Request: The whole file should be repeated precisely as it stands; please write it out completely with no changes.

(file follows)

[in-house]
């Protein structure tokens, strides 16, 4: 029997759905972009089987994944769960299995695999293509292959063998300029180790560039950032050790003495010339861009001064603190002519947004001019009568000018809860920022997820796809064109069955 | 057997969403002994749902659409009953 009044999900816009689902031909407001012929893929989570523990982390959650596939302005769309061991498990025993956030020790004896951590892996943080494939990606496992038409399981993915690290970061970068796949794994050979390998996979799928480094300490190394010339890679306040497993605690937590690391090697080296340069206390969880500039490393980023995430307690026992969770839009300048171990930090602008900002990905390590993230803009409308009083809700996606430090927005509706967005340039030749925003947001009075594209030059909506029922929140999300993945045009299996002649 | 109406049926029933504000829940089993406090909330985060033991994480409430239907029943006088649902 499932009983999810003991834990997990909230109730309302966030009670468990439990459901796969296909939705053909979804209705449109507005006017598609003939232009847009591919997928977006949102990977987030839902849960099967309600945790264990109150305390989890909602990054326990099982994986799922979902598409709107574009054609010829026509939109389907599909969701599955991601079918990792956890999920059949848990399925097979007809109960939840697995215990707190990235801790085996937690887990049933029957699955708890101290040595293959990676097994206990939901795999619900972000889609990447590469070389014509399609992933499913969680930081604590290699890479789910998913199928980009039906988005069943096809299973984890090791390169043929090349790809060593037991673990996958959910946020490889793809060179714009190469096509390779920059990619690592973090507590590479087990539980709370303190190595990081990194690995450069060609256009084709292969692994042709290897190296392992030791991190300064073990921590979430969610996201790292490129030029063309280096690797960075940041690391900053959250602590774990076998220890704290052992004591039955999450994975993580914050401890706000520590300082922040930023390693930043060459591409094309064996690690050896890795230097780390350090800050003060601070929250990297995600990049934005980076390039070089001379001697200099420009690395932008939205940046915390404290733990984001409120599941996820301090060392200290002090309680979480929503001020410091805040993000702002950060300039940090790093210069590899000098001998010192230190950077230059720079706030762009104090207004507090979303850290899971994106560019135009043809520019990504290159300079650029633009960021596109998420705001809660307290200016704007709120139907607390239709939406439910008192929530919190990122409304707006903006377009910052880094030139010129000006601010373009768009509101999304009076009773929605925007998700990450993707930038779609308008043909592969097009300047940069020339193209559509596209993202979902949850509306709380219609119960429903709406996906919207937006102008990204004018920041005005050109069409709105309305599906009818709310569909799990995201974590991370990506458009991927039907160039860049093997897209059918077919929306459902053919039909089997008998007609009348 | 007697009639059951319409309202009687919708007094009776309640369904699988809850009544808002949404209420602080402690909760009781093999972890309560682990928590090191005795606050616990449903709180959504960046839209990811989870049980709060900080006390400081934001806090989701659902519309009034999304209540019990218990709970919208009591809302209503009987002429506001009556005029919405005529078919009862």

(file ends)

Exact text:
[in-house]
């Protein structure tokens, strides 16, 4: 029997759905972009089987994944769960299995695999293509292959063998300029180790560039950032050790003495010339861009001064603190002519947004001019009568000018809860920022997820796809064109069955 | 057997969403002994749902659409009953 009044999900816009689902031909407001012929893929989570523990982390959650596939302005769309061991498990025993956030020790004896951590892996943080494939990606496992038409399981993915690290970061970068796949794994050979390998996979799928480094300490190394010339890679306040497993605690937590690391090697080296340069206390969880500039490393980023995430307690026992969770839009300048171990930090602008900002990905390590993230803009409308009083809700996606430090927005509706967005340039030749925003947001009075594209030059909506029922929140999300993945045009299996002649 | 109406049926029933504000829940089993406090909330985060033991994480409430239907029943006088649902 499932009983999810003991834990997990909230109730309302966030009670468990439990459901796969296909939705053909979804209705449109507005006017598609003939232009847009591919997928977006949102990977987030839902849960099967309600945790264990109150305390989890909602990054326990099982994986799922979902598409709107574009054609010829026509939109389907599909969701599955991601079918990792956890999920059949848990399925097979007809109960939840697995215990707190990235801790085996937690887990049933029957699955708890101290040595293959990676097994206990939901795999619900972000889609990447590469070389014509399609992933499913969680930081604590290699890479789910998913199928980009039906988005069943096809299973984890090791390169043929090349790809060593037991673990996958959910946020490889793809060179714009190469096509390779920059990619690592973090507590590479087990539980709370303190190595990081990194690995450069060609256009084709292969692994042709290897190296392992030791991190300064073990921590979430969610996201790292490129030029063309280096690797960075940041690391900053959250602590774990076998220890704290052992004591039955999450994975993580914050401890706000520590300082922040930023390693930043060459591409094309064996690690050896890795230097780390350090800050003060601070929250990297995600990049934005980076390039070089001379001697200099420009690395932008939205940046915390404290733990984001409120599941996820301090060392200290002090309680979480929503001020410091805040993000702002950060300039940090790093210069590899000098001998010192230190950077230059720079706030762009104090207004507090979303850290899971994106560019135009043809520019990504290159300079650029633009960021596109998420705001809660307290200016704007709120139907607390239709939406439910008192929530919190990122409304707006903006377009910052880094030139010129000006601010373009768009509101999304009076009773929605925007998700990450993707930038779609308008043909592969097009300047940069020339193209559509596209993202979902949850509306709380219609119960429903709406996906919207937006102008990204004018920041005005050109069409709105309305599906009818709310569909799990995201974590991370990506458009991927039907160039860049093997897209059918077919929306459902053919039909089997008998007609009348 | 007697009639059951319409309202009687919708007094009776309640369904699988809850009544808002949404209420602080402690909760009781093999972890309560682990928590090191005795606050616990449903709180959504960046839209990811989870049980709060900080006390400081934001806090989701659902519309009034999304209540019990218990709970919208009591809302209503009987002429506001009556005029919405005529078919009862």